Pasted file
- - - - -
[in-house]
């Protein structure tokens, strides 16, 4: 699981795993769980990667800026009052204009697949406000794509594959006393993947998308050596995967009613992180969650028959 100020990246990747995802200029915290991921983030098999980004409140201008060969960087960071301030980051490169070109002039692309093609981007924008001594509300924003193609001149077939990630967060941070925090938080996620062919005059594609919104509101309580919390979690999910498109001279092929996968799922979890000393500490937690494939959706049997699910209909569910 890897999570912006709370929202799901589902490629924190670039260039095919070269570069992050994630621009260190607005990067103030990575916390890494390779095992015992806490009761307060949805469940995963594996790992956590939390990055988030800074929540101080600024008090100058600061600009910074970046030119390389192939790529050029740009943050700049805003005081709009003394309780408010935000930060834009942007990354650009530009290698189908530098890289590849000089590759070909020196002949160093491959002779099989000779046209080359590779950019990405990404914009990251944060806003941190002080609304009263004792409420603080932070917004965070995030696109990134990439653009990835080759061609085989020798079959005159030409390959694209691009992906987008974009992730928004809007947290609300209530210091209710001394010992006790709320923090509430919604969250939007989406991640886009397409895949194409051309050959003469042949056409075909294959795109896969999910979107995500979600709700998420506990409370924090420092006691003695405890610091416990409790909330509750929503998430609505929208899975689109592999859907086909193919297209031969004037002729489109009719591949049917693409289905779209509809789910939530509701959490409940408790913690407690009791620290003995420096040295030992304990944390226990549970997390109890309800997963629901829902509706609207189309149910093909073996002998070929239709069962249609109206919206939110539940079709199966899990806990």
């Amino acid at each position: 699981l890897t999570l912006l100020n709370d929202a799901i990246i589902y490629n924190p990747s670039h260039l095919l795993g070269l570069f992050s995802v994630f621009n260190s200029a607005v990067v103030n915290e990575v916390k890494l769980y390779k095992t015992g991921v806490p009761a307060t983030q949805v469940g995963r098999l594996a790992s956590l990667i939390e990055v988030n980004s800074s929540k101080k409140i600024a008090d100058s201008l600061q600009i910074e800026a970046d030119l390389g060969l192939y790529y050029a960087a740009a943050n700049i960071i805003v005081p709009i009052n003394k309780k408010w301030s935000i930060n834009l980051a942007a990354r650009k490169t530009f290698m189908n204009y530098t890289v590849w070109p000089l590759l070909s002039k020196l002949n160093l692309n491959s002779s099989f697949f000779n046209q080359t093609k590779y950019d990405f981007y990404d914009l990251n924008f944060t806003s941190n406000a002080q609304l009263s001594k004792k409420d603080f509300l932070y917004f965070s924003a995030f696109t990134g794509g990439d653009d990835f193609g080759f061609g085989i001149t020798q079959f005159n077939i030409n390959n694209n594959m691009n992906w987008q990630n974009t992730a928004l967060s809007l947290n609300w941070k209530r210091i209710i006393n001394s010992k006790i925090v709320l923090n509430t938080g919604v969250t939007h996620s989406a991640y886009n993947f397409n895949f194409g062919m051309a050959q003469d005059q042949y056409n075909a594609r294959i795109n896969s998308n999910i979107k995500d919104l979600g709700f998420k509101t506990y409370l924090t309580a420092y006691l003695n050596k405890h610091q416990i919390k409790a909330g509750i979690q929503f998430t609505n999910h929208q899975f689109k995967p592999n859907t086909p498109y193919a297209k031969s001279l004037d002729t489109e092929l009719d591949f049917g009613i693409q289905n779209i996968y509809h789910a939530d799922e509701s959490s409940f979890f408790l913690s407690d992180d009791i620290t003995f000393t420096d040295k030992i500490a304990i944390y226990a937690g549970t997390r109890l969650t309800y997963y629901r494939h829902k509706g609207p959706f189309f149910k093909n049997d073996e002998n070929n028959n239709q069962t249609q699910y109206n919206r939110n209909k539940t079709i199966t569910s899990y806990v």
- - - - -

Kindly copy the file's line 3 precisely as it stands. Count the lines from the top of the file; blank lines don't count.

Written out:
């Amino acid at each position: 699981l890897t999570l912006l100020n709370d929202a799901i990246i589902y490629n924190p990747s670039h260039l095919l795993g070269l570069f992050s995802v994630f621009n260190s200029a607005v990067v103030n915290e990575v916390k890494l769980y390779k095992t015992g991921v806490p009761a307060t983030q949805v469940g995963r098999l594996a790992s956590l990667i939390e990055v988030n980004s800074s929540k101080k409140i600024a008090d100058s201008l600061q600009i910074e800026a970046d030119l390389g060969l192939y790529y050029a960087a740009a943050n700049i960071i805003v005081p709009i009052n003394k309780k408010w301030s935000i930060n834009l980051a942007a990354r650009k490169t530009f290698m189908n204009y530098t890289v590849w070109p000089l590759l070909s002039k020196l002949n160093l692309n491959s002779s099989f697949f000779n046209q080359t093609k590779y950019d990405f981007y990404d914009l990251n924008f944060t806003s941190n406000a002080q609304l009263s001594k004792k409420d603080f509300l932070y917004f965070s924003a995030f696109t990134g794509g990439d653009d990835f193609g080759f061609g085989i001149t020798q079959f005159n077939i030409n390959n694209n594959m691009n992906w987008q990630n974009t992730a928004l967060s809007l947290n609300w941070k209530r210091i209710i006393n001394s010992k006790i925090v709320l923090n509430t938080g919604v969250t939007h996620s989406a991640y886009n993947f397409n895949f194409g062919m051309a050959q003469d005059q042949y056409n075909a594609r294959i795109n896969s998308n999910i979107k995500d919104l979600g709700f998420k509101t506990y409370l924090t309580a420092y006691l003695n050596k405890h610091q416990i919390k409790a909330g509750i979690q929503f998430t609505n999910h929208q899975f689109k995967p592999n859907t086909p498109y193919a297209k031969s001279l004037d002729t489109e092929l009719d591949f049917g009613i693409q289905n779209i996968y509809h789910a939530d799922e509701s959490s409940f979890f408790l913690s407690d992180d009791i620290t003995f000393t420096d040295k030992i500490a304990i944390y226990a937690g549970t997390r109890l969650t309800y997963y629901r494939h829902k509706g609207p959706f189309f149910k093909n049997d073996e002998n070929n028959n239709q069962t249609q699910y109206n919206r939110n209909k539940t079709i199966t569910s899990y806990v």